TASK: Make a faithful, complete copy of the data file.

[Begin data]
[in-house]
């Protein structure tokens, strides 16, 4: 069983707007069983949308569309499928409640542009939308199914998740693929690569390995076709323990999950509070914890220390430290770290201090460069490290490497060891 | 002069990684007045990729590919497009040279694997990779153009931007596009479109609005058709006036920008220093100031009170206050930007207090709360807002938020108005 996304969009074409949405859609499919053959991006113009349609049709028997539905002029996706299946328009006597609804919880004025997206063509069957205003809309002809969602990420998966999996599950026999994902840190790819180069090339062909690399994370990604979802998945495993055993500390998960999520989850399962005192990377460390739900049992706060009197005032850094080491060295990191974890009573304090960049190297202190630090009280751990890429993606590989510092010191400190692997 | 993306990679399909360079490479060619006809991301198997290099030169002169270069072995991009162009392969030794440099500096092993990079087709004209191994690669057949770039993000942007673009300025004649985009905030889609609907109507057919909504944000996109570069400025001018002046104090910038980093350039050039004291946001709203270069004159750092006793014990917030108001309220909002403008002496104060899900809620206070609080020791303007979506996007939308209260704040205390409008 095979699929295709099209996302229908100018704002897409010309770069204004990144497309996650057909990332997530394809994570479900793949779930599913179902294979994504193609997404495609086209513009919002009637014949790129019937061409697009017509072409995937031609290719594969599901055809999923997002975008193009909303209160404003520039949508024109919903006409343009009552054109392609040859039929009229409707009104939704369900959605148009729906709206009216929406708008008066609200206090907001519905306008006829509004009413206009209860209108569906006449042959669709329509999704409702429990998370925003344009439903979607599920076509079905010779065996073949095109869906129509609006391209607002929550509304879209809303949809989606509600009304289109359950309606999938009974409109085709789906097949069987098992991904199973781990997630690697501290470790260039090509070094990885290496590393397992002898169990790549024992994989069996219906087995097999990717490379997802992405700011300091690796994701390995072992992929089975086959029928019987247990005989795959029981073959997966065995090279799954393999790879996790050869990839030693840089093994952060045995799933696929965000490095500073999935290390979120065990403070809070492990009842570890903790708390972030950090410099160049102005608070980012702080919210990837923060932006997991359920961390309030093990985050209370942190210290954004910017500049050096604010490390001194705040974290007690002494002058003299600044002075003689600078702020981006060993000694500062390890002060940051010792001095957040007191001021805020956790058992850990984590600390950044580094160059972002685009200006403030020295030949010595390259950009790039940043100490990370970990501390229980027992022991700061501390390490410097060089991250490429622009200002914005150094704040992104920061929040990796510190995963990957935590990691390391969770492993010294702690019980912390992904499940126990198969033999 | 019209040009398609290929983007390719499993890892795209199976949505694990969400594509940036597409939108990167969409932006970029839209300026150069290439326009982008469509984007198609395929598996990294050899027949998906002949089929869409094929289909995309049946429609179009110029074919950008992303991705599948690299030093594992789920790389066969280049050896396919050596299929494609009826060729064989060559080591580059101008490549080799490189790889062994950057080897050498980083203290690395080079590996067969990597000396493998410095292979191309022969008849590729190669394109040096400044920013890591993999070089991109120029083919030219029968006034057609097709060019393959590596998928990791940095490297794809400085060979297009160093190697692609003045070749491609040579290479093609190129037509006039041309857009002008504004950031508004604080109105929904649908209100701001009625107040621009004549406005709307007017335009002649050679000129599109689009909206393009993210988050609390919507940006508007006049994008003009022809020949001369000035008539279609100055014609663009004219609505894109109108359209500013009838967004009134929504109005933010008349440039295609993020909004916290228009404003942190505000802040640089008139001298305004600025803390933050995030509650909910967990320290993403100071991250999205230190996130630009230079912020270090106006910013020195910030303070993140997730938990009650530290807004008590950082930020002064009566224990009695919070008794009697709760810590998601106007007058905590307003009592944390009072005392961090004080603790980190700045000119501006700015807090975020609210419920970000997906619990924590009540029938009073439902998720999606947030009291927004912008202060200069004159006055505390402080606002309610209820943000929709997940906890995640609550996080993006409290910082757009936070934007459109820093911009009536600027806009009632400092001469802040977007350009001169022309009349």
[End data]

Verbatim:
[in-house]
């Protein structure tokens, strides 16, 4: 069983707007069983949308569309499928409640542009939308199914998740693929690569390995076709323990999950509070914890220390430290770290201090460069490290490497060891 | 002069990684007045990729590919497009040279694997990779153009931007596009479109609005058709006036920008220093100031009170206050930007207090709360807002938020108005 996304969009074409949405859609499919053959991006113009349609049709028997539905002029996706299946328009006597609804919880004025997206063509069957205003809309002809969602990420998966999996599950026999994902840190790819180069090339062909690399994370990604979802998945495993055993500390998960999520989850399962005192990377460390739900049992706060009197005032850094080491060295990191974890009573304090960049190297202190630090009280751990890429993606590989510092010191400190692997 | 993306990679399909360079490479060619006809991301198997290099030169002169270069072995991009162009392969030794440099500096092993990079087709004209191994690669057949770039993000942007673009300025004649985009905030889609609907109507057919909504944000996109570069400025001018002046104090910038980093350039050039004291946001709203270069004159750092006793014990917030108001309220909002403008002496104060899900809620206070609080020791303007979506996007939308209260704040205390409008 095979699929295709099209996302229908100018704002897409010309770069204004990144497309996650057909990332997530394809994570479900793949779930599913179902294979994504193609997404495609086209513009919002009637014949790129019937061409697009017509072409995937031609290719594969599901055809999923997002975008193009909303209160404003520039949508024109919903006409343009009552054109392609040859039929009229409707009104939704369900959605148009729906709206009216929406708008008066609200206090907001519905306008006829509004009413206009209860209108569906006449042959669709329509999704409702429990998370925003344009439903979607599920076509079905010779065996073949095109869906129509609006391209607002929550509304879209809303949809989606509600009304289109359950309606999938009974409109085709789906097949069987098992991904199973781990997630690697501290470790260039090509070094990885290496590393397992002898169990790549024992994989069996219906087995097999990717490379997802992405700011300091690796994701390995072992992929089975086959029928019987247990005989795959029981073959997966065995090279799954393999790879996790050869990839030693840089093994952060045995799933696929965000490095500073999935290390979120065990403070809070492990009842570890903790708390972030950090410099160049102005608070980012702080919210990837923060932006997991359920961390309030093990985050209370942190210290954004910017500049050096604010490390001194705040974290007690002494002058003299600044002075003689600078702020981006060993000694500062390890002060940051010792001095957040007191001021805020956790058992850990984590600390950044580094160059972002685009200006403030020295030949010595390259950009790039940043100490990370970990501390229980027992022991700061501390390490410097060089991250490429622009200002914005150094704040992104920061929040990796510190995963990957935590990691390391969770492993010294702690019980912390992904499940126990198969033999 | 019209040009398609290929983007390719499993890892795209199976949505694990969400594509940036597409939108990167969409932006970029839209300026150069290439326009982008469509984007198609395929598996990294050899027949998906002949089929869409094929289909995309049946429609179009110029074919950008992303991705599948690299030093594992789920790389066969280049050896396919050596299929494609009826060729064989060559080591580059101008490549080799490189790889062994950057080897050498980083203290690395080079590996067969990597000396493998410095292979191309022969008849590729190669394109040096400044920013890591993999070089991109120029083919030219029968006034057609097709060019393959590596998928990791940095490297794809400085060979297009160093190697692609003045070749491609040579290479093609190129037509006039041309857009002008504004950031508004604080109105929904649908209100701001009625107040621009004549406005709307007017335009002649050679000129599109689009909206393009993210988050609390919507940006508007006049994008003009022809020949001369000035008539279609100055014609663009004219609505894109109108359209500013009838967004009134929504109005933010008349440039295609993020909004916290228009404003942190505000802040640089008139001298305004600025803390933050995030509650909910967990320290993403100071991250999205230190996130630009230079912020270090106006910013020195910030303070993140997730938990009650530290807004008590950082930020002064009566224990009695919070008794009697709760810590998601106007007058905590307003009592944390009072005392961090004080603790980190700045000119501006700015807090975020609210419920970000997906619990924590009540029938009073439902998720999606947030009291927004912008202060200069004159006055505390402080606002309610209820943000929709997940906890995640609550996080993006409290910082757009936070934007459109820093911009009536600027806009009632400092001469802040977007350009001169022309009349």